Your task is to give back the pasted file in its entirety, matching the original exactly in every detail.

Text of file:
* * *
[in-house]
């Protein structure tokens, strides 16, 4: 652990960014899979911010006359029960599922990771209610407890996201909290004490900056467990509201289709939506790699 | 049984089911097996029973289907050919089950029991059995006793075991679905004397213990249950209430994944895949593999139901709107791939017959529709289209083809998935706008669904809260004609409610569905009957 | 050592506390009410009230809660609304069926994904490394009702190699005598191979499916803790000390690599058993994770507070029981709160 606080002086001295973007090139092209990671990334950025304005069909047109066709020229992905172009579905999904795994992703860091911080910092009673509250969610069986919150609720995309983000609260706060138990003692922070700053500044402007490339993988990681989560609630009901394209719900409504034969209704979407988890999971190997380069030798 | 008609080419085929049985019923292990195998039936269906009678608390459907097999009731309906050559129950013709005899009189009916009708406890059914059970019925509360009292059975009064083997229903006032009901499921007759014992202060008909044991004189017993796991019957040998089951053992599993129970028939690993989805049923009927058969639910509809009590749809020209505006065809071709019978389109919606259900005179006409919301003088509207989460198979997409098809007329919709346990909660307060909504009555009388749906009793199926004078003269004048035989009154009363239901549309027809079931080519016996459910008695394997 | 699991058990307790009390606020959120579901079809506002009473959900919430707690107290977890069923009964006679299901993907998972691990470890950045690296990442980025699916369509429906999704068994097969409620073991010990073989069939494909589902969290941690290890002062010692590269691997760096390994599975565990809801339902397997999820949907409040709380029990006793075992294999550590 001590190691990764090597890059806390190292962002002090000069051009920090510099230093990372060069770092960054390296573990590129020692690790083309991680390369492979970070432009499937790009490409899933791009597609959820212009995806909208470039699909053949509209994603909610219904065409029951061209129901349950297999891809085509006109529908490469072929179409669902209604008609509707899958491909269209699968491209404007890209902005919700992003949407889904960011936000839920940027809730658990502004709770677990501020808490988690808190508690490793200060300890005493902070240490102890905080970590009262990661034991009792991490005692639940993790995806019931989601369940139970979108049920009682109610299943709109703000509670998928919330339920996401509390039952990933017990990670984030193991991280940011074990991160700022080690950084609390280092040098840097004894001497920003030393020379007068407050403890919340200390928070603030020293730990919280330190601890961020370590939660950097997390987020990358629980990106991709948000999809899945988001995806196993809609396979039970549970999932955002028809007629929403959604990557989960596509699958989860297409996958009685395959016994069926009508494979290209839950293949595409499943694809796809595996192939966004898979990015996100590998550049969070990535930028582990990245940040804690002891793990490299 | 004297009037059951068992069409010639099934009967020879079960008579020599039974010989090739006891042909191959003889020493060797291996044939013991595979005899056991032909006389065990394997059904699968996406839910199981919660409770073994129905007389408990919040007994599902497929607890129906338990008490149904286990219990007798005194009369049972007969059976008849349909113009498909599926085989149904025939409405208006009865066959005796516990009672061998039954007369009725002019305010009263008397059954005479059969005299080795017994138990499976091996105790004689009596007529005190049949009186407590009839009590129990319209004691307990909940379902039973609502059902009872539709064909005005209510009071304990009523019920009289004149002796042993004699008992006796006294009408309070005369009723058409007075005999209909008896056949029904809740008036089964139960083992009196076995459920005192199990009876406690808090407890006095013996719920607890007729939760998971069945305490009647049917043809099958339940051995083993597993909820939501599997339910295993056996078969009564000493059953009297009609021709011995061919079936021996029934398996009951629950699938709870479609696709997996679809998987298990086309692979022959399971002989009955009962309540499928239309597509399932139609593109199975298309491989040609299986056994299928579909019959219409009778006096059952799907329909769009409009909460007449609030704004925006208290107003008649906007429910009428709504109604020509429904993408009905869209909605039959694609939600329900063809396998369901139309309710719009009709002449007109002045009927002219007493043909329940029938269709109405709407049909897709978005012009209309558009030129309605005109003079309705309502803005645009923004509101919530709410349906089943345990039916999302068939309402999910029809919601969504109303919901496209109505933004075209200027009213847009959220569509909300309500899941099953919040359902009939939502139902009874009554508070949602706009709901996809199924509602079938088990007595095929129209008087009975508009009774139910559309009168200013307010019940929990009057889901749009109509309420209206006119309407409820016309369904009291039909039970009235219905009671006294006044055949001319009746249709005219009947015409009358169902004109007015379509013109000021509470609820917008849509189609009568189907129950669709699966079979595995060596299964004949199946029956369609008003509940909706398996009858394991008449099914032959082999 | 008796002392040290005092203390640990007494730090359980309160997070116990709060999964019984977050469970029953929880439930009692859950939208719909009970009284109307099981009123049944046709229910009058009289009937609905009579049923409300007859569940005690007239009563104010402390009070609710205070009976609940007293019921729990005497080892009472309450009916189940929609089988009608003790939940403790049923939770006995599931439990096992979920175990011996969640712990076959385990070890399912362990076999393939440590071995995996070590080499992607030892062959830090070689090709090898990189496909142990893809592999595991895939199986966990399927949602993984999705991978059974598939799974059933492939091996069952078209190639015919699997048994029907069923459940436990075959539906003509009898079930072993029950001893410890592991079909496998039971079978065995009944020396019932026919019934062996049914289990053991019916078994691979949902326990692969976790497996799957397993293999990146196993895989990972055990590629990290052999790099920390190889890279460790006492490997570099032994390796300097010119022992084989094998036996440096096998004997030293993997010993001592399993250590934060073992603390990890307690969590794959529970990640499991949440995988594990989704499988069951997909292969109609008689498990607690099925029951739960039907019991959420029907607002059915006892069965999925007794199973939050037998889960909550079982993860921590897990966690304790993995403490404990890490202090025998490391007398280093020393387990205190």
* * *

[in-house]
């Protein structure tokens, strides 16, 4: 652990960014899979911010006359029960599922990771209610407890996201909290004490900056467990509201289709939506790699 | 049984089911097996029973289907050919089950029991059995006793075991679905004397213990249950209430994944895949593999139901709107791939017959529709289209083809998935706008669904809260004609409610569905009957 | 050592506390009410009230809660609304069926994904490394009702190699005598191979499916803790000390690599058993994770507070029981709160 606080002086001295973007090139092209990671990334950025304005069909047109066709020229992905172009579905999904795994992703860091911080910092009673509250969610069986919150609720995309983000609260706060138990003692922070700053500044402007490339993988990681989560609630009901394209719900409504034969209704979407988890999971190997380069030798 | 008609080419085929049985019923292990195998039936269906009678608390459907097999009731309906050559129950013709005899009189009916009708406890059914059970019925509360009292059975009064083997229903006032009901499921007759014992202060008909044991004189017993796991019957040998089951053992599993129970028939690993989805049923009927058969639910509809009590749809020209505006065809071709019978389109919606259900005179006409919301003088509207989460198979997409098809007329919709346990909660307060909504009555009388749906009793199926004078003269004048035989009154009363239901549309027809079931080519016996459910008695394997 | 699991058990307790009390606020959120579901079809506002009473959900919430707690107290977890069923009964006679299901993907998972691990470890950045690296990442980025699916369509429906999704068994097969409620073991010990073989069939494909589902969290941690290890002062010692590269691997760096390994599975565990809801339902397997999820949907409040709380029990006793075992294999550590 001590190691990764090597890059806390190292962002002090000069051009920090510099230093990372060069770092960054390296573990590129020692690790083309991680390369492979970070432009499937790009490409899933791009597609959820212009995806909208470039699909053949509209994603909610219904065409029951061209129901349950297999891809085509006109529908490469072929179409669902209604008609509707899958491909269209699968491209404007890209902005919700992003949407889904960011936000839920940027809730658990502004709770677990501020808490988690808190508690490793200060300890005493902070240490102890905080970590009262990661034991009792991490005692639940993790995806019931989601369940139970979108049920009682109610299943709109703000509670998928919330339920996401509390039952990933017990990670984030193991991280940011074990991160700022080690950084609390280092040098840097004894001497920003030393020379007068407050403890919340200390928070603030020293730990919280330190601890961020370590939660950097997390987020990358629980990106991709948000999809899945988001995806196993809609396979039970549970999932955002028809007629929403959604990557989960596509699958989860297409996958009685395959016994069926009508494979290209839950293949595409499943694809796809595996192939966004898979990015996100590998550049969070990535930028582990990245940040804690002891793990490299 | 004297009037059951068992069409010639099934009967020879079960008579020599039974010989090739006891042909191959003889020493060797291996044939013991595979005899056991032909006389065990394997059904699968996406839910199981919660409770073994129905007389408990919040007994599902497929607890129906338990008490149904286990219990007798005194009369049972007969059976008849349909113009498909599926085989149904025939409405208006009865066959005796516990009672061998039954007369009725002019305010009263008397059954005479059969005299080795017994138990499976091996105790004689009596007529005190049949009186407590009839009590129990319209004691307990909940379902039973609502059902009872539709064909005005209510009071304990009523019920009289004149002796042993004699008992006796006294009408309070005369009723058409007075005999209909008896056949029904809740008036089964139960083992009196076995459920005192199990009876406690808090407890006095013996719920607890007729939760998971069945305490009647049917043809099958339940051995083993597993909820939501599997339910295993056996078969009564000493059953009297009609021709011995061919079936021996029934398996009951629950699938709870479609696709997996679809998987298990086309692979022959399971002989009955009962309540499928239309597509399932139609593109199975298309491989040609299986056994299928579909019959219409009778006096059952799907329909769009409009909460007449609030704004925006208290107003008649906007429910009428709504109604020509429904993408009905869209909605039959694609939600329900063809396998369901139309309710719009009709002449007109002045009927002219007493043909329940029938269709109405709407049909897709978005012009209309558009030129309605005109003079309705309502803005645009923004509101919530709410349906089943345990039916999302068939309402999910029809919601969504109303919901496209109505933004075209200027009213847009959220569509909300309500899941099953919040359902009939939502139902009874009554508070949602706009709901996809199924509602079938088990007595095929129209008087009975508009009774139910559309009168200013307010019940929990009057889901749009109509309420209206006119309407409820016309369904009291039909039970009235219905009671006294006044055949001319009746249709005219009947015409009358169902004109007015379509013109000021509470609820917008849509189609009568189907129950669709699966079979595995060596299964004949199946029956369609008003509940909706398996009858394991008449099914032959082999 | 008796002392040290005092203390640990007494730090359980309160997070116990709060999964019984977050469970029953929880439930009692859950939208719909009970009284109307099981009123049944046709229910009058009289009937609905009579049923409300007859569940005690007239009563104010402390009070609710205070009976609940007293019921729990005497080892009472309450009916189940929609089988009608003790939940403790049923939770006995599931439990096992979920175990011996969640712990076959385990070890399912362990076999393939440590071995995996070590080499992607030892062959830090070689090709090898990189496909142990893809592999595991895939199986966990399927949602993984999705991978059974598939799974059933492939091996069952078209190639015919699997048994029907069923459940436990075959539906003509009898079930072993029950001893410890592991079909496998039971079978065995009944020396019932026919019934062996049914289990053991019916078994691979949902326990692969976790497996799957397993293999990146196993895989990972055990590629990290052999790099920390190889890279460790006492490997570099032994390796300097010119022992084989094998036996440096096998004997030293993997010993001592399993250590934060073992603390990890307690969590794959529970990640499991949440995988594990989704499988069951997909292969109609008689498990607690099925029951739960039907019991959420029907607002059915006892069965999925007794199973939050037998889960909550079982993860921590897990966690304790993995403490404990890490202090025998490391007398280093020393387990205190």